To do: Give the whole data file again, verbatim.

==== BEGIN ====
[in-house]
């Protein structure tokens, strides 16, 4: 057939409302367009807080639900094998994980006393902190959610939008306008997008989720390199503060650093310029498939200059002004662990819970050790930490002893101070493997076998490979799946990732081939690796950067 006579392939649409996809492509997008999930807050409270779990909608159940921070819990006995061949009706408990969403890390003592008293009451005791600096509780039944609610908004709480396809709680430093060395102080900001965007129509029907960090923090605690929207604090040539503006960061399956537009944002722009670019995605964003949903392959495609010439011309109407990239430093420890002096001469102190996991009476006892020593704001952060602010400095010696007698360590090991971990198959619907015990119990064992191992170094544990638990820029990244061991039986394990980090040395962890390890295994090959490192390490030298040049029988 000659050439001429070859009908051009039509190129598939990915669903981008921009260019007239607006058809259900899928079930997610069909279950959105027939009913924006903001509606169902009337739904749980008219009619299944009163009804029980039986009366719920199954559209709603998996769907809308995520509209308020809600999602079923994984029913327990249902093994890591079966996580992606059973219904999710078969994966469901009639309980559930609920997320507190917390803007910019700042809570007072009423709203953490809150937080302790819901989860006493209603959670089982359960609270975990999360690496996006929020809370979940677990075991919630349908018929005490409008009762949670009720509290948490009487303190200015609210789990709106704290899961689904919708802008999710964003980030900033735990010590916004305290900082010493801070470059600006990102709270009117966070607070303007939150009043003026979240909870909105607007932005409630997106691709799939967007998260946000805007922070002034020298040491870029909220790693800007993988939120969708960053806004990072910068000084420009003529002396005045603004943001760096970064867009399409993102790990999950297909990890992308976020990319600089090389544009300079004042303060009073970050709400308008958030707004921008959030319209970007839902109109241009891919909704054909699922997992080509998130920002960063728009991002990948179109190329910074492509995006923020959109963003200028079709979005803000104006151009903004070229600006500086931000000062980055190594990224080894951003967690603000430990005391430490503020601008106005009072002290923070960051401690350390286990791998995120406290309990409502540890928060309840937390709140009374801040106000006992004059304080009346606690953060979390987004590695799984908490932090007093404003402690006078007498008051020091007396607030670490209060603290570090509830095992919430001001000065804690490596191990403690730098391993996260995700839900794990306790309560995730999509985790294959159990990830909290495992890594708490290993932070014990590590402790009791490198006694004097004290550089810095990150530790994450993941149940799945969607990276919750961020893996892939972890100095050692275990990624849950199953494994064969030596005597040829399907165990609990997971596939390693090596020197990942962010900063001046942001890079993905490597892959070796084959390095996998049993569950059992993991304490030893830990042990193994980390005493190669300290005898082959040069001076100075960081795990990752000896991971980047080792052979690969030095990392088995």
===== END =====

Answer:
[in-house]
């Protein structure tokens, strides 16, 4: 057939409302367009807080639900094998994980006393902190959610939008306008997008989720390199503060650093310029498939200059002004662990819970050790930490002893101070493997076998490979799946990732081939690796950067 006579392939649409996809492509997008999930807050409270779990909608159940921070819990006995061949009706408990969403890390003592008293009451005791600096509780039944609610908004709480396809709680430093060395102080900001965007129509029907960090923090605690929207604090040539503006960061399956537009944002722009670019995605964003949903392959495609010439011309109407990239430093420890002096001469102190996991009476006892020593704001952060602010400095010696007698360590090991971990198959619907015990119990064992191992170094544990638990820029990244061991039986394990980090040395962890390890295994090959490192390490030298040049029988 000659050439001429070859009908051009039509190129598939990915669903981008921009260019007239607006058809259900899928079930997610069909279950959105027939009913924006903001509606169902009337739904749980008219009619299944009163009804029980039986009366719920199954559209709603998996769907809308995520509209308020809600999602079923994984029913327990249902093994890591079966996580992606059973219904999710078969994966469901009639309980559930609920997320507190917390803007910019700042809570007072009423709203953490809150937080302790819901989860006493209603959670089982359960609270975990999360690496996006929020809370979940677990075991919630349908018929005490409008009762949670009720509290948490009487303190200015609210789990709106704290899961689904919708802008999710964003980030900033735990010590916004305290900082010493801070470059600006990102709270009117966070607070303007939150009043003026979240909870909105607007932005409630997106691709799939967007998260946000805007922070002034020298040491870029909220790693800007993988939120969708960053806004990072910068000084420009003529002396005045603004943001760096970064867009399409993102790990999950297909990890992308976020990319600089090389544009300079004042303060009073970050709400308008958030707004921008959030319209970007839902109109241009891919909704054909699922997992080509998130920002960063728009991002990948179109190329910074492509995006923020959109963003200028079709979005803000104006151009903004070229600006500086931000000062980055190594990224080894951003967690603000430990005391430490503020601008106005009072002290923070960051401690350390286990791998995120406290309990409502540890928060309840937390709140009374801040106000006992004059304080009346606690953060979390987004590695799984908490932090007093404003402690006078007498008051020091007396607030670490209060603290570090509830095992919430001001000065804690490596191990403690730098391993996260995700839900794990306790309560995730999509985790294959159990990830909290495992890594708490290993932070014990590590402790009791490198006694004097004290550089810095990150530790994450993941149940799945969607990276919750961020893996892939972890100095050692275990990624849950199953494994064969030596005597040829399907165990609990997971596939390693090596020197990942962010900063001046942001890079993905490597892959070796084959390095996998049993569950059992993991304490030893830990042990193994980390005493190669300290005898082959040069001076100075960081795990990752000896991971980047080792052979690969030095990392088995």